Offseason HRs Don't Always Equal Success

Offseason HRs Don't Always Equal Success

You know what's really annoying about this time of the year? OK, it may not be the most annoying thing. Nothing compares to people who put those giant fake reindeer antlers on their cars.


Still, right behind fake reindeer antlers on cars is how some columnists and talk-show hosts decide it's time to whine that the local baseball team hasn't done enough to improve itself.


Or they point out that the local team hasn't been as busy as another team in the division, implying that the road to ruin has been paved.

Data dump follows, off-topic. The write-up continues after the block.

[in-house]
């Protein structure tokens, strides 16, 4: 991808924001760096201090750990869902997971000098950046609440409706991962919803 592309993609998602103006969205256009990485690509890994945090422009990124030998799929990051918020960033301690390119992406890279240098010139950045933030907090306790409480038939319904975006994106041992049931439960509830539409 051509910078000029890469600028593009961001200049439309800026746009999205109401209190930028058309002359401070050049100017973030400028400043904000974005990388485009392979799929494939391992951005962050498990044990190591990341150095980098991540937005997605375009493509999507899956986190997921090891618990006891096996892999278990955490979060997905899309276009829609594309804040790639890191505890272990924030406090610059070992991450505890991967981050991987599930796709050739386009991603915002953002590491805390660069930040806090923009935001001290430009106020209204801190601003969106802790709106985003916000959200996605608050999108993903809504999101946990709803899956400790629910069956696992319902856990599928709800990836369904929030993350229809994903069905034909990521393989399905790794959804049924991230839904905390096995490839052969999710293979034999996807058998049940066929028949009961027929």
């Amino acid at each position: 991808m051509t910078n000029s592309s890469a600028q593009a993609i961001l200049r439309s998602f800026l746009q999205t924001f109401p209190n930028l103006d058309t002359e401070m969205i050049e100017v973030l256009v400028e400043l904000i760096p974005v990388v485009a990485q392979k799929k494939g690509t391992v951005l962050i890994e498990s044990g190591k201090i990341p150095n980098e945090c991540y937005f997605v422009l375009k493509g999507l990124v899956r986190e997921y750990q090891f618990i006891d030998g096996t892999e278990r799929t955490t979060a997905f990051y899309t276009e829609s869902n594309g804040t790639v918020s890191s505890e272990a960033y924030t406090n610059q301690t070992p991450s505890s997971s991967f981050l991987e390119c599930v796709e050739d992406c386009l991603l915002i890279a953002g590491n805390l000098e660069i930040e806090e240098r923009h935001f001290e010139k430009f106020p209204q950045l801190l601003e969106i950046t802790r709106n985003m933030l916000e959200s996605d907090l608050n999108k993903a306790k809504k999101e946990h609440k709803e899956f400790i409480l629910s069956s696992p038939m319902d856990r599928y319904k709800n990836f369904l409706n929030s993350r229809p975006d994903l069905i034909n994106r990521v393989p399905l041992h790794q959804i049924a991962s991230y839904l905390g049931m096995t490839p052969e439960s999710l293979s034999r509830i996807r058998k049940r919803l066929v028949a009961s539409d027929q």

This is silly talk. This is the column you write when you don't have anything else to write. It's a good one, too, because fans love screaming that the owner is cheap and the general manager stupid.


I haven't been above this kind of thing myself a few times. Come to think of it, I still owe Ed Wade a box of chocolates for some of the things I wrote during his days in charge of the Astros.


Here's why it's silly. Rosters are complex, fragile things. Sometimes teams accomplish more than they seem capable of.


Winning is about having talent, but it's also about having a manager who sets the right tone and players who understand the game isn't really complicated. It's about making pitches and playing defense, about playing hard every inning and competing.

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